Palmer: Cailey Lynch sheds supporting role, steps into NDP politics

Opinion: For the second time this year — this time in a nominating race — the premier’s wife has stepped out of the backrooms

Get the latest from Vaughn Palmer straight to your inbox

Article content

VICTORIA — New Democrat Andrea Reimer accepted defeat in a party nomination fight this week with a predictable concession to winning candidate Christine Boyle and a surprising nod to Cailey Lynch, the wife of Premier David Eby.

“Congrats to Christine Boyle, Cailey Lynch and the rest of her endorsers,” wrote Reimer in a social media posting shortly after the result in Vancouver–Little Mountain was announced Thursday evening.

Advertisement 2

Article content

Article content

Friday afternoon she expanded on the reference: “We went up against a candidate who had a three-month head start and the premier’s wife behind her, and came within 12 votes.”

Reimer’s twin mentions of Lynch, a family doctor, drew attention to the unusual role the latter played in the campaign, an aspect the premier’s wife herself noted in endorsing Boyle.

“I will admit this is a somewhat unusual step,” wrote Lynch at the outset of a two-page letter distributed to party members in the riding. “Since my husband entered provincial politics over a decade ago, I have more or less kept off the campaign trail and focused on a supporting role at home.”

Nevertheless, she continued, “I’ve come to believe that one has to trust their own judgment, remain clear in their reasoning, and be willing to accept perhaps unanticipated consequences in order to speak up at the right time for a good reason.

“Christine has shown up for us in every election from 2011 straight into 2024 and I feel quite honoured that this time, I get to show up for her.”

She went on to describe a years-long personal bonding process that included “attending sister summer camps” and “singing the same church hymns,” with Boyle, a United Church minister and current member of Vancouver city council.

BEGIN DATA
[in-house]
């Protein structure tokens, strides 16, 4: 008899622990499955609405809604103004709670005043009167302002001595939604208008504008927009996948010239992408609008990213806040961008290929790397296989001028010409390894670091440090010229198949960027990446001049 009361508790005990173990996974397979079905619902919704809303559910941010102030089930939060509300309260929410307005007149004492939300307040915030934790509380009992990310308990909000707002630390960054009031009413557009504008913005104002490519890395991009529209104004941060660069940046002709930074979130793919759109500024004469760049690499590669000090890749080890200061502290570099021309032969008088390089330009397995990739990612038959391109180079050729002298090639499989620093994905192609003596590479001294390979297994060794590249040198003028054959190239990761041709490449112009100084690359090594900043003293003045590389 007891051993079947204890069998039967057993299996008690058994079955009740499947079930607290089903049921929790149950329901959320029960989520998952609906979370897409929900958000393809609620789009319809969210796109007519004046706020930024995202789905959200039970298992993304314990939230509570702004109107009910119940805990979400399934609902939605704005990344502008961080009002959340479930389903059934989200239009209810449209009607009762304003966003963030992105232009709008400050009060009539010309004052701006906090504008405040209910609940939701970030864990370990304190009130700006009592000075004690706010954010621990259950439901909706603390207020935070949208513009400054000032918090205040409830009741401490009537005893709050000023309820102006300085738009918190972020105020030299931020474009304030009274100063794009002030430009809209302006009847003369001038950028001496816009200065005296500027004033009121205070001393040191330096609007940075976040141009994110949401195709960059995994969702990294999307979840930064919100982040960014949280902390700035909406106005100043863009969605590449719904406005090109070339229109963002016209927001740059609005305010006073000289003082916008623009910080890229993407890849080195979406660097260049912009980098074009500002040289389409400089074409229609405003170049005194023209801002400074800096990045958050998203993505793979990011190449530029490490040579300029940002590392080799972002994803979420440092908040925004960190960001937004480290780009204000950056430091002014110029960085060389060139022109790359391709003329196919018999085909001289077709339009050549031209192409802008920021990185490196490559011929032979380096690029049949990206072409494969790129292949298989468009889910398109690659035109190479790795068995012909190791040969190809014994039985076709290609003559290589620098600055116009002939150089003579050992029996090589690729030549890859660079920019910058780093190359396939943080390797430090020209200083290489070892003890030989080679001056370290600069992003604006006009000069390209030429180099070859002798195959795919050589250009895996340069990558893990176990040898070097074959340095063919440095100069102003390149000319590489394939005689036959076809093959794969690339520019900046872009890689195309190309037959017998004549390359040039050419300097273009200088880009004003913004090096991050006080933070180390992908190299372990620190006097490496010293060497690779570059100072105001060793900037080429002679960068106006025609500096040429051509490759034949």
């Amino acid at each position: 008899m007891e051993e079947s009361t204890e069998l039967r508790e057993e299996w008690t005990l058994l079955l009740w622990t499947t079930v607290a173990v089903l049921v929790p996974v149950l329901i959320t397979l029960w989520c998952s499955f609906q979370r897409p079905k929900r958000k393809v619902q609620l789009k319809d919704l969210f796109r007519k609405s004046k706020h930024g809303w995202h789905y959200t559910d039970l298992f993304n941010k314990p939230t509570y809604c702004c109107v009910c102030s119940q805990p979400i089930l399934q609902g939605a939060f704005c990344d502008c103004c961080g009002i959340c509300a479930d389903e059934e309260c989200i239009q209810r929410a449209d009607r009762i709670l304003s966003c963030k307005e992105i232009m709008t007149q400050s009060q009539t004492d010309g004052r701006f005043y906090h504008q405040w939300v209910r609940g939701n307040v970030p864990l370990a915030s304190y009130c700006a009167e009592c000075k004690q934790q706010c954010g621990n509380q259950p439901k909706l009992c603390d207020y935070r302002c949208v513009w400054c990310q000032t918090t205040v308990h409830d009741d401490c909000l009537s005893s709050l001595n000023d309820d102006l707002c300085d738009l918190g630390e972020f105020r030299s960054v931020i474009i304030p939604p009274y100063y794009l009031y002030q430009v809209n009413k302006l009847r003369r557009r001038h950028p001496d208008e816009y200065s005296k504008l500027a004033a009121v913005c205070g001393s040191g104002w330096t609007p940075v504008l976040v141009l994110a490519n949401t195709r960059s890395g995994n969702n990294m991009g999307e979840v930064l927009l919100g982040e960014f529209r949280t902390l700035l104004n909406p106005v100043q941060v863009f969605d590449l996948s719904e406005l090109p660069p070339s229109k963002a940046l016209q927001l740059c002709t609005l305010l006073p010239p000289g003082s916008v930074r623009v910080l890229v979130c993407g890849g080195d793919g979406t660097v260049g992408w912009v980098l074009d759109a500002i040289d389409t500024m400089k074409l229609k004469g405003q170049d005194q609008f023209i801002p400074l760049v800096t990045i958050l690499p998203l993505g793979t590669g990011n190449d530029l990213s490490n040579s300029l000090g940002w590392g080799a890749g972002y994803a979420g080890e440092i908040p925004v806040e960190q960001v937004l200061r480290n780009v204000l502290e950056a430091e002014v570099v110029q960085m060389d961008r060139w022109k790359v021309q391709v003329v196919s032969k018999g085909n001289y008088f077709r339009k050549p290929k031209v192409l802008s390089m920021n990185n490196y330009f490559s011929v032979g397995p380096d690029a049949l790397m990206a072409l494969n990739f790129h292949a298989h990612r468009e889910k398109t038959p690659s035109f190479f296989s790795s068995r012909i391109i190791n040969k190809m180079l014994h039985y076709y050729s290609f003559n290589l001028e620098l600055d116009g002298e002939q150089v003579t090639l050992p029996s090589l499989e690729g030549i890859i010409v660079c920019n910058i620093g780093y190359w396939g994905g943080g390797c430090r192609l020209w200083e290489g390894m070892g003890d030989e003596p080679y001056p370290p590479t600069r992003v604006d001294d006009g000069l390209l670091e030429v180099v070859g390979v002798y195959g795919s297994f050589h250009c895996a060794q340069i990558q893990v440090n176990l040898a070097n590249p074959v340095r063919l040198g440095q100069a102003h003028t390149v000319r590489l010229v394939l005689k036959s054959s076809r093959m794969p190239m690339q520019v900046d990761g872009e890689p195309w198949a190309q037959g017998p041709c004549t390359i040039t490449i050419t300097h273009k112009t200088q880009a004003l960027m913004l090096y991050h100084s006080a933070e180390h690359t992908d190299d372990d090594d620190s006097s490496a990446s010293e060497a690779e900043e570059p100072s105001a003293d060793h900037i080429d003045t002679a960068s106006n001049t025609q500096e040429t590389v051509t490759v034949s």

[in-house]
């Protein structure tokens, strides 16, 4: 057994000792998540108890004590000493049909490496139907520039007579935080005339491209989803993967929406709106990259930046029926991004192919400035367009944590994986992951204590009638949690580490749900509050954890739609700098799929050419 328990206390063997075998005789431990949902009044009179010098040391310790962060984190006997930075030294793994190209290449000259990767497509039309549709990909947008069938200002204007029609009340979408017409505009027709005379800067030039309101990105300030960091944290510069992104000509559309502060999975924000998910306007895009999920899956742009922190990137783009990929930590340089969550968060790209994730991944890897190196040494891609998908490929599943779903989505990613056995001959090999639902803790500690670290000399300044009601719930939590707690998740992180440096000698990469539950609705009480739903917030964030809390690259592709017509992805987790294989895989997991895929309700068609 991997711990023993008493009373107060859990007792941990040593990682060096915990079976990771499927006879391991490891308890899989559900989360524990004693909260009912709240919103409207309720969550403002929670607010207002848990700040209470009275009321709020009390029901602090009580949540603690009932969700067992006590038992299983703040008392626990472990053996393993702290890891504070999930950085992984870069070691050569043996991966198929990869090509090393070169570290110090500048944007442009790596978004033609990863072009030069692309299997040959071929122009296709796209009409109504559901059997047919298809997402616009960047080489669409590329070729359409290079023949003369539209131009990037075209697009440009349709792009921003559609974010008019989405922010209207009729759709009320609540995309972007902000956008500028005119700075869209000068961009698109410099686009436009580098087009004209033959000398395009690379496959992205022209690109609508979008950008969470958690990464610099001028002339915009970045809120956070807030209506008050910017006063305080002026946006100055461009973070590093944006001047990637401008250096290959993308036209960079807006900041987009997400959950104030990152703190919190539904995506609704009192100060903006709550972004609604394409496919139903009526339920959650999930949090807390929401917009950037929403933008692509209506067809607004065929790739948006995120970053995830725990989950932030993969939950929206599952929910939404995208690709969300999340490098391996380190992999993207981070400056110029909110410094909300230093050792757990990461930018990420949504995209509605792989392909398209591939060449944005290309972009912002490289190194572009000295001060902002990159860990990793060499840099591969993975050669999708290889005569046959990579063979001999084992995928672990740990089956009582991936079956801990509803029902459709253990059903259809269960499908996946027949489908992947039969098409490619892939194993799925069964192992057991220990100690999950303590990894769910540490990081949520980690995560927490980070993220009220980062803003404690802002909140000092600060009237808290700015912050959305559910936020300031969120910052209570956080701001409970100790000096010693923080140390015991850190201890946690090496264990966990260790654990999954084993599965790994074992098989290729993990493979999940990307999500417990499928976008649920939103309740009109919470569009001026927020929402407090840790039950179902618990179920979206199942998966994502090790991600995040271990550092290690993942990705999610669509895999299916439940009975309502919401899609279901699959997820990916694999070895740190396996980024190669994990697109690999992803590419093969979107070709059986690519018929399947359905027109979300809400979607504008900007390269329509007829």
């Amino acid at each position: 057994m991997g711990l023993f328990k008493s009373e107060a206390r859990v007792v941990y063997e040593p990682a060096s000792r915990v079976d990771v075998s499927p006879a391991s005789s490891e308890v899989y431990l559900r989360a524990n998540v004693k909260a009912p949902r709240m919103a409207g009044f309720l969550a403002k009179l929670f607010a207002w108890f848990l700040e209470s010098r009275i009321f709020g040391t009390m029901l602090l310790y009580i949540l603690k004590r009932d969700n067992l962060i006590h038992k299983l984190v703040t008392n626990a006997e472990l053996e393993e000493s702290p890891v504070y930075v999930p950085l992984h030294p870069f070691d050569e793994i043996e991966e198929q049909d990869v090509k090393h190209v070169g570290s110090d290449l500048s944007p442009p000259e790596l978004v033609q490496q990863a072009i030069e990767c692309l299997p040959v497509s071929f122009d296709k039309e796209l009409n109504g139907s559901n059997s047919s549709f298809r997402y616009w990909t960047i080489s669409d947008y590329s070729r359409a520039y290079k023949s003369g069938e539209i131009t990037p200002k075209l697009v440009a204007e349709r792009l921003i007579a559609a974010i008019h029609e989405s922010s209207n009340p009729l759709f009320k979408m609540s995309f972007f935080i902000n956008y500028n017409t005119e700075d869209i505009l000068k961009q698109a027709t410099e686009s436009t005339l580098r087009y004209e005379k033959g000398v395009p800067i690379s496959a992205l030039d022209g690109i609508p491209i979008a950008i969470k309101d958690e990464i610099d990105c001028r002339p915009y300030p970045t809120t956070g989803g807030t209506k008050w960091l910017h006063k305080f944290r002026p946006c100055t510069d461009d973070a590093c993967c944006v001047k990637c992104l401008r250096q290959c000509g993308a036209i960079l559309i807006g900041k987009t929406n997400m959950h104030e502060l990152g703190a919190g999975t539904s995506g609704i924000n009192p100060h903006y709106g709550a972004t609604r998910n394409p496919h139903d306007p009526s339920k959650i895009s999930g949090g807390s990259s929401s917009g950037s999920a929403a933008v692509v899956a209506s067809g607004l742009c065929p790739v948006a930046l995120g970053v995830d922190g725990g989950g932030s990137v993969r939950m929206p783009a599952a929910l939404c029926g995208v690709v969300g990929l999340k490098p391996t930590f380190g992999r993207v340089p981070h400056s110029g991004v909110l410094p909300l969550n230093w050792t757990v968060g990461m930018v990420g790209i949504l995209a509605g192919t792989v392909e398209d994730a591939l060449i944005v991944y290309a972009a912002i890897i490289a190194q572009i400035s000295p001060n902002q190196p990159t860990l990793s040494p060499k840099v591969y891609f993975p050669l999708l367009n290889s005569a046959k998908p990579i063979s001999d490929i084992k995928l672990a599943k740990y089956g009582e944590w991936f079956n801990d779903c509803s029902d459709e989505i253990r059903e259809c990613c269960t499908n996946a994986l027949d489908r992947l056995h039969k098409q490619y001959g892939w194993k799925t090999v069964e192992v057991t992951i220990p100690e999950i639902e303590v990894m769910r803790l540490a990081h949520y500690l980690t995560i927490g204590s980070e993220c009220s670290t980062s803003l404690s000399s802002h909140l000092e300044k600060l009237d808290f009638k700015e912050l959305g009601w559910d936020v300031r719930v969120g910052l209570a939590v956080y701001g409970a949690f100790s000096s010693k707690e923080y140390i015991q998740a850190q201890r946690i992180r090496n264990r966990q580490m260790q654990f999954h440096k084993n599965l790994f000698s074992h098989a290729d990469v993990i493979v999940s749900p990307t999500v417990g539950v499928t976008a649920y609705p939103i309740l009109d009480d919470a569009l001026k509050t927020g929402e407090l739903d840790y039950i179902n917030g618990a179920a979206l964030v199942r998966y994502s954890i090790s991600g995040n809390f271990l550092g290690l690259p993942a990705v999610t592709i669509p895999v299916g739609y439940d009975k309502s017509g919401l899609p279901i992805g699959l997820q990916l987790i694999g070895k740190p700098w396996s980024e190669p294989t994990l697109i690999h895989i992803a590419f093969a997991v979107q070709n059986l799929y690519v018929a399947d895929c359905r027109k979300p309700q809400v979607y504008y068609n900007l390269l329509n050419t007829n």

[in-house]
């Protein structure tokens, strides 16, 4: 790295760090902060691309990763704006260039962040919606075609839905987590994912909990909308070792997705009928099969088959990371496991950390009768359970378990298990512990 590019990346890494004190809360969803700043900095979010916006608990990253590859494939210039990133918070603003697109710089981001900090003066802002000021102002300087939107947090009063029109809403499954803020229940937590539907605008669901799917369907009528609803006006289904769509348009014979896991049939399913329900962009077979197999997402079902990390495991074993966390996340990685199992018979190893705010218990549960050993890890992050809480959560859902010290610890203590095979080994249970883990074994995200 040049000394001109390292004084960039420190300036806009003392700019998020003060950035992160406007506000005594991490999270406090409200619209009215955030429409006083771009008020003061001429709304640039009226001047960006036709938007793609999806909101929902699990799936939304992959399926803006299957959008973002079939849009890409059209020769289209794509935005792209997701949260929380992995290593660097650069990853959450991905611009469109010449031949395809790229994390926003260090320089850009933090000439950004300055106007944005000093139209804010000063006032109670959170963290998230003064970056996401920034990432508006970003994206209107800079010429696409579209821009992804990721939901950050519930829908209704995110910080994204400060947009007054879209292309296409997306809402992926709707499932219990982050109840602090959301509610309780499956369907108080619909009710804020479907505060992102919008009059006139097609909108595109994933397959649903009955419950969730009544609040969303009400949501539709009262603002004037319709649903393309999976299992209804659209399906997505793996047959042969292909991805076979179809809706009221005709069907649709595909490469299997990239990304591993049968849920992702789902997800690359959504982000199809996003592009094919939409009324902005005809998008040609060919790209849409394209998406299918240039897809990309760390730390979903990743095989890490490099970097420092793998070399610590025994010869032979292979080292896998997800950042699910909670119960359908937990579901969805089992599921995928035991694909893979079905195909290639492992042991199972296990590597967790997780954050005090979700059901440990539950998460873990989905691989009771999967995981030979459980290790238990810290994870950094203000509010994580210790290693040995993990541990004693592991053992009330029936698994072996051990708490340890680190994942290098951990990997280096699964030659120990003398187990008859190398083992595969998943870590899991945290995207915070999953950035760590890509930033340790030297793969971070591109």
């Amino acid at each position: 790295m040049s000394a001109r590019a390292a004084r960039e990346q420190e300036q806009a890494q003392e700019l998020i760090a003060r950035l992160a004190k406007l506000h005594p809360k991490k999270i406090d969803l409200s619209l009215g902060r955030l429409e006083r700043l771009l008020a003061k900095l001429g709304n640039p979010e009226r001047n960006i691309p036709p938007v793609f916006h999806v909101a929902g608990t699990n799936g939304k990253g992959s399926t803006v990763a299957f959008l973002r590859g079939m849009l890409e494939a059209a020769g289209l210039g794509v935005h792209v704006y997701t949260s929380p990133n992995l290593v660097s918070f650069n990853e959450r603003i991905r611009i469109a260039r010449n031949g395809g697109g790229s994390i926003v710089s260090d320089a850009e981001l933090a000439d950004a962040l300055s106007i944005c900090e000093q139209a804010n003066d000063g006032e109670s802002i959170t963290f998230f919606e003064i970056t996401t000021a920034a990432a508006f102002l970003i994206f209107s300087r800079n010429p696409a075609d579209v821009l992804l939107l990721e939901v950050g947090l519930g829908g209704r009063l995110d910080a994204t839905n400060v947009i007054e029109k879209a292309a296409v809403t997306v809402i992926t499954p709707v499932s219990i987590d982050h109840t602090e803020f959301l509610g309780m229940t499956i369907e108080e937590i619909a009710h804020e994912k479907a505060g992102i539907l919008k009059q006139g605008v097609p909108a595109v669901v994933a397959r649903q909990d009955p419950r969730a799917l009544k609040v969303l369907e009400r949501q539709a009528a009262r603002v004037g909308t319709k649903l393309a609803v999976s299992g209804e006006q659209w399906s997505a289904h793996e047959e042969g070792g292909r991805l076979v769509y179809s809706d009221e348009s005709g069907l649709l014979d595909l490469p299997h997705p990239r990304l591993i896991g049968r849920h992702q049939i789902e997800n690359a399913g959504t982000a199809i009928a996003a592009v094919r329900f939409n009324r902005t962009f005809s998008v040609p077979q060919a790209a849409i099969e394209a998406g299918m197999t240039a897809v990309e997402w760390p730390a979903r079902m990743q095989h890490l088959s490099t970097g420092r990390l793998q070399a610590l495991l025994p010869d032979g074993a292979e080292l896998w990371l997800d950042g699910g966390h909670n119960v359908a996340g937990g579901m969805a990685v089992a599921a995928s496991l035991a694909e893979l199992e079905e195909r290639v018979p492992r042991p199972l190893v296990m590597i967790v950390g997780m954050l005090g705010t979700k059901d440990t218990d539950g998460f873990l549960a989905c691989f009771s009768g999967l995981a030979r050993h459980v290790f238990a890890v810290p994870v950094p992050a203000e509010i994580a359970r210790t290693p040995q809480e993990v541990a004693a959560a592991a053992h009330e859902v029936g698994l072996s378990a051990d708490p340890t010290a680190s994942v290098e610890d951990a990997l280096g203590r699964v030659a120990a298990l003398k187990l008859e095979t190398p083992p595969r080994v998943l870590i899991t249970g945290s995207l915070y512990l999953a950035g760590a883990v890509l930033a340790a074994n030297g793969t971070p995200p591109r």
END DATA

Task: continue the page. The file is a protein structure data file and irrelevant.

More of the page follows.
Article content

Advertisement 3

Article content

“When it came time to christen my son, I asked Christine to be his godparent.”

Not that Lynch was hoping Boyle would pass along any religious theory. Rather it was “her commitment to the common beliefs that our shared future relies on collectivism, on strengthening and deepening community, and on environmental action and stewardship.”

Now that Boyle has a seat on Vancouver city council, Lynch says that when she and the premier “pass city hall, we point out to our kids that Auntie Chris works there and talk about her wins on housing, climate leadership and Indigenous partnerships.”

The Lynch letter touted Boyle’s skills as a communicator, strategist, consensus builder and leader.

“We would be lucky to have her as part of our team in Victoria,” she wrote. “It has been my hope for some time that she would eventually join us at the provincial table.”

Despite multiple references to “we” and “us” and “our team,” throughout the letter, Lynch closed by maintaining that she did not “speak for the NDP or the premier.”